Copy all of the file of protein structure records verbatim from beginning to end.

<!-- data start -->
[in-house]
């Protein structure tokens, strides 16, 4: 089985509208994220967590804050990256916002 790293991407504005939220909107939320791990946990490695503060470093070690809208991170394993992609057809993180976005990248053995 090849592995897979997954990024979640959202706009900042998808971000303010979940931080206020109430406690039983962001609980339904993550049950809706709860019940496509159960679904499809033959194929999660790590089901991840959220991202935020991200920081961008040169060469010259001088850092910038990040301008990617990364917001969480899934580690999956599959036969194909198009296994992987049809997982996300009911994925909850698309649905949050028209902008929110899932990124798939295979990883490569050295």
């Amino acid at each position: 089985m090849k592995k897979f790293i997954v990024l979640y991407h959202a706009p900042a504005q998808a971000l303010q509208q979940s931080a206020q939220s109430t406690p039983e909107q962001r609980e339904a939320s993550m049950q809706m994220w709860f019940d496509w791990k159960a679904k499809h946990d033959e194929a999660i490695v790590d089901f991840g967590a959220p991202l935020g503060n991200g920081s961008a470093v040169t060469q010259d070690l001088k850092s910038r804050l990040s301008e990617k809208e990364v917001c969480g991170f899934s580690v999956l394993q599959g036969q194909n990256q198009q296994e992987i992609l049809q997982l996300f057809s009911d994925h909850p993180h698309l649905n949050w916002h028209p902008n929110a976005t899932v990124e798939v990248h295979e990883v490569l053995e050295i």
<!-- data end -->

[in-house]
């Protein structure tokens, strides 16, 4: 089985509208994220967590804050990256916002 790293991407504005939220909107939320791990946990490695503060470093070690809208991170394993992609057809993180976005990248053995 090849592995897979997954990024979640959202706009900042998808971000303010979940931080206020109430406690039983962001609980339904993550049950809706709860019940496509159960679904499809033959194929999660790590089901991840959220991202935020991200920081961008040169060469010259001088850092910038990040301008990617990364917001969480899934580690999956599959036969194909198009296994992987049809997982996300009911994925909850698309649905949050028209902008929110899932990124798939295979990883490569050295």
């Amino acid at each position: 089985m090849k592995k897979f790293i997954v990024l979640y991407h959202a706009p900042a504005q998808a971000l303010q509208q979940s931080a206020q939220s109430t406690p039983e909107q962001r609980e339904a939320s993550m049950q809706m994220w709860f019940d496509w791990k159960a679904k499809h946990d033959e194929a999660i490695v790590d089901f991840g967590a959220p991202l935020g503060n991200g920081s961008a470093v040169t060469q010259d070690l001088k850092s910038r804050l990040s301008e990617k809208e990364v917001c969480g991170f899934s580690v999956l394993q599959g036969q194909n990256q198009q296994e992987i992609l049809q997982l996300f057809s009911d994925h909850p993180h698309l649905n949050w916002h028209p902008n929110a976005t899932v990124e798939v990248h295979e990883v490569l053995e050295i």